WASHINGTON — The attorney general for Washington, D.C., pressed the Trump administration and several state governments Thursday to justify the legality of their decision to send a growing contingent of National Guard troops to the nation’s capital in the wake of street protests.
D.C. Attorney General Karl Racine said in letters sent Thursday that he was “reviewing the legality of aspects of the federal government’s response to the George Floyd protests in the city.”
In letters sent to Attorney General William Barr, Defense Secretary Mark Esper and White House Chief of Staff Mark Meadows, Racine said the district’s government “has received very little information about the legal basis for these entities’ presence.”
In all of the letters, Racine asked the federal and state authorities to explain the legal authority for the deployments, the troops’ mission and whether they have been given the authority to make arrests.
On Tuesday, the day after U.S. Park Police and other federal law enforcement swept protesters away from the White House with pepper projectiles and aggressive force, D.C. Mayor Muriel Bowser decried President Donald Trump’s boast that his use of guardsmen in the capital would “dominate the streets.”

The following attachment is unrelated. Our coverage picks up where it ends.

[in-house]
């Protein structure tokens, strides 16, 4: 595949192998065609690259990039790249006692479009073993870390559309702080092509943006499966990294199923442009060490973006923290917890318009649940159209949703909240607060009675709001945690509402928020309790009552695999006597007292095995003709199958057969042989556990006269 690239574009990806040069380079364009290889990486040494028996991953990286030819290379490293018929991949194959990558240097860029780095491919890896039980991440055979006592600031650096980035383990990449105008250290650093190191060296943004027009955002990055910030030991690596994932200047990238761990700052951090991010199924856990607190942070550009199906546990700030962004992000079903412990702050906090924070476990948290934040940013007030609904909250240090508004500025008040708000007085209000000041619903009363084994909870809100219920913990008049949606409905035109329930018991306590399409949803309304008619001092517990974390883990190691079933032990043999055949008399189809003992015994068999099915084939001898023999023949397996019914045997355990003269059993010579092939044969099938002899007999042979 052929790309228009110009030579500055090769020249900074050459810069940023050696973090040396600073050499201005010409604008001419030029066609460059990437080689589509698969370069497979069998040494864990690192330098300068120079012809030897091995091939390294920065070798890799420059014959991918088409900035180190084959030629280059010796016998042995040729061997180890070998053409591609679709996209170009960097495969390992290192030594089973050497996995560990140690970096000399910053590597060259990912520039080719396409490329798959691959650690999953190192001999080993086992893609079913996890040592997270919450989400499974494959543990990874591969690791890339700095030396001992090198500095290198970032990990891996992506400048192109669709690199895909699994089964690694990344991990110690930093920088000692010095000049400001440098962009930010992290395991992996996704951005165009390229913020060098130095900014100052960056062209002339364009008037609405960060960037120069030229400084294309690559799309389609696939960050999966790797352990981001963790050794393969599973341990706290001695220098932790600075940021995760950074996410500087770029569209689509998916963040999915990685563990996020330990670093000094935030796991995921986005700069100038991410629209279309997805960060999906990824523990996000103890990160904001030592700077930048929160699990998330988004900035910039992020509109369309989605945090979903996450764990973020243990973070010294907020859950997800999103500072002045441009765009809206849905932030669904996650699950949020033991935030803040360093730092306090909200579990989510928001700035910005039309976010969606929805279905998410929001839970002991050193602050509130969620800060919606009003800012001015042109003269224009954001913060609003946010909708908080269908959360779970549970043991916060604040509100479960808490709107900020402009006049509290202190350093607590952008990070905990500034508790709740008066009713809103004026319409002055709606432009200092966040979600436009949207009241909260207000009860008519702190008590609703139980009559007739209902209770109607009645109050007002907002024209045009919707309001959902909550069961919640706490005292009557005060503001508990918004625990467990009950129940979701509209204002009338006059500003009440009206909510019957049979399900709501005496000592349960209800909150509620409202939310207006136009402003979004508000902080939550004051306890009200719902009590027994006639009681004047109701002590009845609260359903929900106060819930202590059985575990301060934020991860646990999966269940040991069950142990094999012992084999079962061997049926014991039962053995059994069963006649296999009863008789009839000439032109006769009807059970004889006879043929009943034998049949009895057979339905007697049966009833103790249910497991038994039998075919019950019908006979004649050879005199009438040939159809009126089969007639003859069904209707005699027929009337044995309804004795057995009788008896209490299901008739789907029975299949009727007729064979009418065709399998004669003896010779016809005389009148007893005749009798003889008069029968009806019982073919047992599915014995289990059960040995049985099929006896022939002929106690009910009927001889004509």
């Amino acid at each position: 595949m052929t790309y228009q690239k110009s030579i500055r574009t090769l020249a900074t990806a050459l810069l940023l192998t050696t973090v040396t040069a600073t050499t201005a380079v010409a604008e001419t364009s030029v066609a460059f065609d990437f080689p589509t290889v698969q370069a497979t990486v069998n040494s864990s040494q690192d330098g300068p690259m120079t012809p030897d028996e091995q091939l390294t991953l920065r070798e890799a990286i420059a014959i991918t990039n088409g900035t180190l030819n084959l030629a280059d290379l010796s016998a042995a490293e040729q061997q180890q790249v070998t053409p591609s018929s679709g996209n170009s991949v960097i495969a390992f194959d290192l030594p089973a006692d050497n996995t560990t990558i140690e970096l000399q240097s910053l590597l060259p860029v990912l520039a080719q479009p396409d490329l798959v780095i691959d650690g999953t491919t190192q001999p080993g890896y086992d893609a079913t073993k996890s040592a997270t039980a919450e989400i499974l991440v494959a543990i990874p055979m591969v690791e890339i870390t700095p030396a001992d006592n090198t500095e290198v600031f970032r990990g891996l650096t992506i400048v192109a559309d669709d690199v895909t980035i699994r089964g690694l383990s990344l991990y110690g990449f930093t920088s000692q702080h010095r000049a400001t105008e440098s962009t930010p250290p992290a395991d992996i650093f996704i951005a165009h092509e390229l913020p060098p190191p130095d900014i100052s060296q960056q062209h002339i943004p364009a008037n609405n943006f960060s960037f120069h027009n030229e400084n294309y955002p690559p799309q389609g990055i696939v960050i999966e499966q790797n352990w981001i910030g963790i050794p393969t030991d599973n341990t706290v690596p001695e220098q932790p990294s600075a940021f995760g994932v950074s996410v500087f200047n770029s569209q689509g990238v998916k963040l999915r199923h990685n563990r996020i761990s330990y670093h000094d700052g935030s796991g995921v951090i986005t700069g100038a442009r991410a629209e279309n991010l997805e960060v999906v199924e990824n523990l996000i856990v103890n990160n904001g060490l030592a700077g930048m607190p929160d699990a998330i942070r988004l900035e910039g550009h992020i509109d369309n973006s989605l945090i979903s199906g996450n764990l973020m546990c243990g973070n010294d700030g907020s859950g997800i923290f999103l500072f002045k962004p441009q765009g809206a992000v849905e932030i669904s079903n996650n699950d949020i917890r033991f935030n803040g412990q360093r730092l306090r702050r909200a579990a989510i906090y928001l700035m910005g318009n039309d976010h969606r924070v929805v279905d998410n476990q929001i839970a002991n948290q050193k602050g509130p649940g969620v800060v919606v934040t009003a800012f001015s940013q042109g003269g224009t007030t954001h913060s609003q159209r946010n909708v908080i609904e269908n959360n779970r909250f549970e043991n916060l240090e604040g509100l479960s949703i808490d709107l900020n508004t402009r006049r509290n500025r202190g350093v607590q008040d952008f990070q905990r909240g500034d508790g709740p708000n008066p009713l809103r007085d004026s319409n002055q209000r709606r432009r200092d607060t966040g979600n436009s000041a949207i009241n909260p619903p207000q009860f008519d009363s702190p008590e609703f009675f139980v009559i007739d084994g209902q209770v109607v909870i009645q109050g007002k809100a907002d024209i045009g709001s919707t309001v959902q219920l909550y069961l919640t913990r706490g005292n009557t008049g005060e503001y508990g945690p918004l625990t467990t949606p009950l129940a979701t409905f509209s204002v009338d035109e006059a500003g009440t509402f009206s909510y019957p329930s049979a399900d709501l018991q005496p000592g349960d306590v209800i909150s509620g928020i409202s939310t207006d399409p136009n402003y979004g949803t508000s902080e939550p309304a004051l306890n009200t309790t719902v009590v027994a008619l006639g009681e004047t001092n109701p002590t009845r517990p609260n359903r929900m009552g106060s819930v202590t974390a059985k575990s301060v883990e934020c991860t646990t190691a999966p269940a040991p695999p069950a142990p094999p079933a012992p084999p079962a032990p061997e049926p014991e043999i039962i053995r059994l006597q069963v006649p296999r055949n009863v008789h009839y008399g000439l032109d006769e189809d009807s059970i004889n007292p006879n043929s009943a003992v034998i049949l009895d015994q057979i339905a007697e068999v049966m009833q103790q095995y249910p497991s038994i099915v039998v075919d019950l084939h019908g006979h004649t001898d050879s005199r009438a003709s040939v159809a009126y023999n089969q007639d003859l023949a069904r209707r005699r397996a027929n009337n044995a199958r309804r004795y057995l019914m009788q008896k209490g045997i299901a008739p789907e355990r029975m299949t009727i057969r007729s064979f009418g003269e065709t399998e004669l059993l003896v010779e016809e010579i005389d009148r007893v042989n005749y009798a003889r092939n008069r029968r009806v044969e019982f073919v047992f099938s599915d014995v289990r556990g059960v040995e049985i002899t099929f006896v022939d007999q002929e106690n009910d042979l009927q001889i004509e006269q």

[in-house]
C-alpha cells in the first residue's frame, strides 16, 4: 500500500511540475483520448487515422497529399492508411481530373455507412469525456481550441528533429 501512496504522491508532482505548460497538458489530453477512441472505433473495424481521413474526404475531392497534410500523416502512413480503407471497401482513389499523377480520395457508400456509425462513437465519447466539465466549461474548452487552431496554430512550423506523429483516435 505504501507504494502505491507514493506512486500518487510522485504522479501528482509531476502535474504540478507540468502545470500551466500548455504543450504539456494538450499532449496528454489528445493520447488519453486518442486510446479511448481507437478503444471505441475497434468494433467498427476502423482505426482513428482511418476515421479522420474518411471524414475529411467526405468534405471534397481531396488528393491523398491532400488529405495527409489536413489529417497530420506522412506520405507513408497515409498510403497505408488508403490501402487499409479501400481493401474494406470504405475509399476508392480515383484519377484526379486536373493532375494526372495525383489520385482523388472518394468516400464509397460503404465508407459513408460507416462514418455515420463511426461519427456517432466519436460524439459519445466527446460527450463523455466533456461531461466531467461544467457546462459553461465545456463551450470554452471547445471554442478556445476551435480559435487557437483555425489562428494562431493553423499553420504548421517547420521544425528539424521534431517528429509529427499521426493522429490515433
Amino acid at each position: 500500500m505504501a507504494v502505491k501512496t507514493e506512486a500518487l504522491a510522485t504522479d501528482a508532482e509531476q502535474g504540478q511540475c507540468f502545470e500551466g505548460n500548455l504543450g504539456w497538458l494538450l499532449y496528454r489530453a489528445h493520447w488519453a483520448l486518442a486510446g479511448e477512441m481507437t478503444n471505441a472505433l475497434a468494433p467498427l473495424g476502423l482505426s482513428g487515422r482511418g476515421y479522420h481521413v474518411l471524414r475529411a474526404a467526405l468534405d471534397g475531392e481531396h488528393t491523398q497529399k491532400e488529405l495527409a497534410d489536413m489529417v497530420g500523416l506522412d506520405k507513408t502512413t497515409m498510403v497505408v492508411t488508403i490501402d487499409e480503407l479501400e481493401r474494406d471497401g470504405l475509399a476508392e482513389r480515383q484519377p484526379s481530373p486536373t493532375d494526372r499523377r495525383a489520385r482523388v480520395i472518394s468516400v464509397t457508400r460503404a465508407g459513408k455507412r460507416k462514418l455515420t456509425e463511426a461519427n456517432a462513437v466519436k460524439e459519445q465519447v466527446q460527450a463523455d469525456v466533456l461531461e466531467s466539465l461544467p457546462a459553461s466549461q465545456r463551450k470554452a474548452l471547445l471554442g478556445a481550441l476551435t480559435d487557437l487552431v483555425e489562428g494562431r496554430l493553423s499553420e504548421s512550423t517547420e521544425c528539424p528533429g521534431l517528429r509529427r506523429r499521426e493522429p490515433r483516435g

“I don’t think that the military should be used on the streets of American cities against Americans,” Bowser said. “And I definitely think it shouldn’t be used for a show.”
At least 5,000 Guard members were initially activated last weekend, the National Guard Bureau reported at the time, and hundreds more troops have been deployed to the district over the past several days. The troops have been used for security at the White House and at federal monuments and installations across the district.
National Guard troops were sent by Indiana, New Jersey, Maryland, South Carolina, Missouri, Florida, Tennessee and Utah. Racine sent letters to governors of all of those states, along with other states that were reportedly asked to send troops: New York, Virginia, Delaware, Illinois and Pennsylvania.